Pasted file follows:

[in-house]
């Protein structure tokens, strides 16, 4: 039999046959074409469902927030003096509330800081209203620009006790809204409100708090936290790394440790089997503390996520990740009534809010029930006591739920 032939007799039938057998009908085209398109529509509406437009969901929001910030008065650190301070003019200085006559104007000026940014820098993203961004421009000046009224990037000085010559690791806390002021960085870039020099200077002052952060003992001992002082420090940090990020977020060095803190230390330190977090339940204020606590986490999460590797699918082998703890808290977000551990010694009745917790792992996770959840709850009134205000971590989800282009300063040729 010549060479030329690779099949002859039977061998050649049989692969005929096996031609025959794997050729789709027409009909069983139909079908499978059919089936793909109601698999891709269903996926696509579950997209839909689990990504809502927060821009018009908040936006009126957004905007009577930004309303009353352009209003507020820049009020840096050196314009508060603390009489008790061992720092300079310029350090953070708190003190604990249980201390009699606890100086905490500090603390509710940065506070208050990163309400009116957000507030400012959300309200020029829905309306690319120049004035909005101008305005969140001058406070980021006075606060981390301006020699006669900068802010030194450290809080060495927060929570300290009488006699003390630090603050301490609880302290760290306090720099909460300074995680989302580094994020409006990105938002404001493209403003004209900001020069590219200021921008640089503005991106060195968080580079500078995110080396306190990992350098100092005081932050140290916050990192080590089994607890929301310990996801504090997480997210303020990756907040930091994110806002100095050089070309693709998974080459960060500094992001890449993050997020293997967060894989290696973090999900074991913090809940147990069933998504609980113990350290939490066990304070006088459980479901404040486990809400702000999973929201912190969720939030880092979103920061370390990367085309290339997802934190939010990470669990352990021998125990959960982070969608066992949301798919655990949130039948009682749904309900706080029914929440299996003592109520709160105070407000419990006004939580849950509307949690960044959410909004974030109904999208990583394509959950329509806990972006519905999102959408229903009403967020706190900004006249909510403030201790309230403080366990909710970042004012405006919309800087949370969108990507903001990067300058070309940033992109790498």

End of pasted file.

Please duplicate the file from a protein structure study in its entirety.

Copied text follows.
[in-house]
């Protein structure tokens, strides 16, 4: 039999046959074409469902927030003096509330800081209203620009006790809204409100708090936290790394440790089997503390996520990740009534809010029930006591739920 032939007799039938057998009908085209398109529509509406437009969901929001910030008065650190301070003019200085006559104007000026940014820098993203961004421009000046009224990037000085010559690791806390002021960085870039020099200077002052952060003992001992002082420090940090990020977020060095803190230390330190977090339940204020606590986490999460590797699918082998703890808290977000551990010694009745917790792992996770959840709850009134205000971590989800282009300063040729 010549060479030329690779099949002859039977061998050649049989692969005929096996031609025959794997050729789709027409009909069983139909079908499978059919089936793909109601698999891709269903996926696509579950997209839909689990990504809502927060821009018009908040936006009126957004905007009577930004309303009353352009209003507020820049009020840096050196314009508060603390009489008790061992720092300079310029350090953070708190003190604990249980201390009699606890100086905490500090603390509710940065506070208050990163309400009116957000507030400012959300309200020029829905309306690319120049004035909005101008305005969140001058406070980021006075606060981390301006020699006669900068802010030194450290809080060495927060929570300290009488006699003390630090603050301490609880302290760290306090720099909460300074995680989302580094994020409006990105938002404001493209403003004209900001020069590219200021921008640089503005991106060195968080580079500078995110080396306190990992350098100092005081932050140290916050990192080590089994607890929301310990996801504090997480997210303020990756907040930091994110806002100095050089070309693709998974080459960060500094992001890449993050997020293997967060894989290696973090999900074991913090809940147990069933998504609980113990350290939490066990304070006088459980479901404040486990809400702000999973929201912190969720939030880092979103920061370390990367085309290339997802934190939010990470669990352990021998125990959960982070969608066992949301798919655990949130039948009682749904309900706080029914929440299996003592109520709160105070407000419990006004939580849950509307949690960044959410909004974030109904999208990583394509959950329509806990972006519905999102959408229903009403967020706190900004006249909510403030201790309230403080366990909710970042004012405006919309800087949370969108990507903001990067300058070309940033992109790498």